- There is enough relaxation of the supporting structures of the uterus (descensus) to allow it to be “pulled down” through the vagina during surgery (this is usually seen only in women who have had a prior vaginal delivery).
- Very little post-operative discomfort
- Short hospital stay
- No visible incisions
- Little associated morbidity
- Abdominal/pelvic contents cannot be visualized or palpated
- Ovaries cannot always be removed
- Not appropriate if significant benign pathology or malignancy is present
The fact that you are a patient in my practice means that you probably have either a gynecologic malignancy or a complicated benign gynecologic problem. If for some reason you are not a candidate for minimally invasive surgery such as Robotic Surgery or Laparoscopic Surgery, and your hysterectomy will probably require an abdominal rather than a vaginal approach, a low transverse (Bikini Incision) is most likely utilized. Most surgeries for benign indications and many surgeries for treatment of pelvic malignancies can be performed through a low transverse incision or a Bikini Incision.
- Cosmetically more acceptable than a midline incision
- Low incidence of hernia formation
- Faster recovery than a midline incision
- Less pain
- Upper abdomen may not be fully visualized
A hysterectomy for any benign or malignant indication, which may not be done through a Bikini Incision, may be performed through a Midline Incision.
- The entire abdomen be visualized
- Surgery can be performed in the upper abdomen if necessary
- More post-operative discomfort than low transverse incision
- Higher risk of post-operative hernia than low transverse incision
So, a low transverse incision is nicer looking and hurts less than a midline incision. For these reasons it is usually preferable to a midline incision. There are times, however, when a midline incision simply must be used so that your surgical outcome or adequate treatment of a malignancy is not compromised.
The bladder is not held in position by the uterus. However, the supporting structures of the bladder, rectum, uterus and vagina can all be damaged with childbirth. This damage can eventually lead to descensus of the uterus and prolapse of the vagina, bladder and rectum. Removing the uterus does not further weaken the supporting structures of the bladder, vagina or rectum.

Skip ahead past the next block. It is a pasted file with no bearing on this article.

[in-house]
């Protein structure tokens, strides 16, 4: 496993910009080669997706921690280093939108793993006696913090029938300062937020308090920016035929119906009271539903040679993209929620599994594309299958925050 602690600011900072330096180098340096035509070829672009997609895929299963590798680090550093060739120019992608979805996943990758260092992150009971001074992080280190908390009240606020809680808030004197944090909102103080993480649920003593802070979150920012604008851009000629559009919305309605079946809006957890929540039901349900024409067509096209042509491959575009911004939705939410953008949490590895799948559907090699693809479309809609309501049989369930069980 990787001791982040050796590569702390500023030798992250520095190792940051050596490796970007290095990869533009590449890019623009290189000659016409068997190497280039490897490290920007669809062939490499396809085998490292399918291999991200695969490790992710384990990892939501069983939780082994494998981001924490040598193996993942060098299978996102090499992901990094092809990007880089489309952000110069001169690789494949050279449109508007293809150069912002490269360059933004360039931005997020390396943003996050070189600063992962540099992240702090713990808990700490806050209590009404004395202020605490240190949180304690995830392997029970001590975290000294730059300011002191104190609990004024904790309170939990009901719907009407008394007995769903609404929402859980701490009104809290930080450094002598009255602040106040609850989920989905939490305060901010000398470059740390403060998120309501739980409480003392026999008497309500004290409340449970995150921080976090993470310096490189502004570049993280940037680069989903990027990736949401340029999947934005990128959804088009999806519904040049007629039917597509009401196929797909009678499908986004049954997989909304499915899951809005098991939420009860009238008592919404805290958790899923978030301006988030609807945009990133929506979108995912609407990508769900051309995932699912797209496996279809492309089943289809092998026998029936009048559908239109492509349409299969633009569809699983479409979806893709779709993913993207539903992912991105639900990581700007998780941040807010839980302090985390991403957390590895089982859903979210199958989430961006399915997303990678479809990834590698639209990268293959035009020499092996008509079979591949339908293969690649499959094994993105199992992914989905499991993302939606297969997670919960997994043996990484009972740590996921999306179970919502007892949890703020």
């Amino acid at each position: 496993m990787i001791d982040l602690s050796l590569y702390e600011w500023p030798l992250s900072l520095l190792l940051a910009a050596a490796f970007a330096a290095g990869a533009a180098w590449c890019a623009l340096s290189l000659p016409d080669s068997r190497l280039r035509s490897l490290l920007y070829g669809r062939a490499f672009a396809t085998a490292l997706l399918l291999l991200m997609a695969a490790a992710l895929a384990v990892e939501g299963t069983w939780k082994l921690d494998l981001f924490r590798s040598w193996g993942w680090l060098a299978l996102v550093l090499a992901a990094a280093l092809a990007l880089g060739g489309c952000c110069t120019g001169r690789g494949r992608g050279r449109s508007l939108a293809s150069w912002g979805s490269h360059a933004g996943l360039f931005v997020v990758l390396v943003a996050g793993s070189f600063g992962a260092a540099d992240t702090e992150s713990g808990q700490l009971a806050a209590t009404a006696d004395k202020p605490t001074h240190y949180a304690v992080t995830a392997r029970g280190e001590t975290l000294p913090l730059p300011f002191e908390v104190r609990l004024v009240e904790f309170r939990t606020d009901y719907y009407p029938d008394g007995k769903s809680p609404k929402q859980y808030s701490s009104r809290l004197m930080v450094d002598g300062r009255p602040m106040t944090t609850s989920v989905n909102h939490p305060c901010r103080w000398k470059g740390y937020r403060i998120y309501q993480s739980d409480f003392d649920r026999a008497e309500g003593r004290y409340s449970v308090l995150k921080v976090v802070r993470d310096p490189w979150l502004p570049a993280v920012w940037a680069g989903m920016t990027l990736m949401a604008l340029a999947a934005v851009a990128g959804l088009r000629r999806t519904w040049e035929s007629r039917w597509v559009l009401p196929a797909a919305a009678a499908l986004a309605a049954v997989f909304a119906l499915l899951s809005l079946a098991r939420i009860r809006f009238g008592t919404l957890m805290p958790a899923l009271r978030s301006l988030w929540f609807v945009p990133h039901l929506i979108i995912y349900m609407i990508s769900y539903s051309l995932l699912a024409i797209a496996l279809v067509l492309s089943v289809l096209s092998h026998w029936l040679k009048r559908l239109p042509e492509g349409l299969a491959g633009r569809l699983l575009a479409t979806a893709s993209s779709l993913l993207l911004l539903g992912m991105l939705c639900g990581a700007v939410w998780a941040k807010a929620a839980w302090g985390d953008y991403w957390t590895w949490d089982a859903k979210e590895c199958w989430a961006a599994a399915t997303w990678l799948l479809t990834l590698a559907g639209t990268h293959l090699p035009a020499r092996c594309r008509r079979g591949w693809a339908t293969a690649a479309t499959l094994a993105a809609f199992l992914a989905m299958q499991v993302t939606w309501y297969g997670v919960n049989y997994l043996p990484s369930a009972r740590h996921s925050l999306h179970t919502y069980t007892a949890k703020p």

No. Think of the pelvic contents being analogous to a bowel of spaghetti and meatballs (your intestine is the “spaghetti” and the uterus is a “meatball”). If you were to remove one meatball from the middle of the bowel you are not left with a “hole” – everything just “flops” together. The same thing happens in the pelvis when the uterus is removed.
After the uterus and cervix are removed the top of the vagina is sewn closed.
If you had a satisfying sexual life prior to hysterectomy then the same will be true after surgery. If you are premenopausal you may notice a decrease in vaginal secretions after a hysterectomy since cervical mucous will no longer be produced.
Every decade or so a discussion resurfaces concerning the value of removing or not removing the cervix at the time of hysterectomy.
Prior to 1960 many hysterectomies were performed by non-gynecologists (Family Practioners, General Surgeons, etc). Physicians not specifically trained in female pelvic surgery felt that removing only the top part of the uterus and leaving the cervix in place would decrease the likelihood of damage to the bladder, rectum and ureters. For this reason the supracervical or subtotal hysterectomy was popularized at that time.
Now that hysterectomies are performed exclusively by gynecologists the original reason for not removing the cervix has been eliminated. In recent years, however, there has been a resurgence of interest in the subtotal procedure. This interest has been fueled by originally unsubstantiated claims that the presence of a cervix was important in maintaining orgasmic response and pelvic support. In recent years a number of well designed studies have addressed these issues and, basically, found no justification for these claims. I have listed a number of these studies below.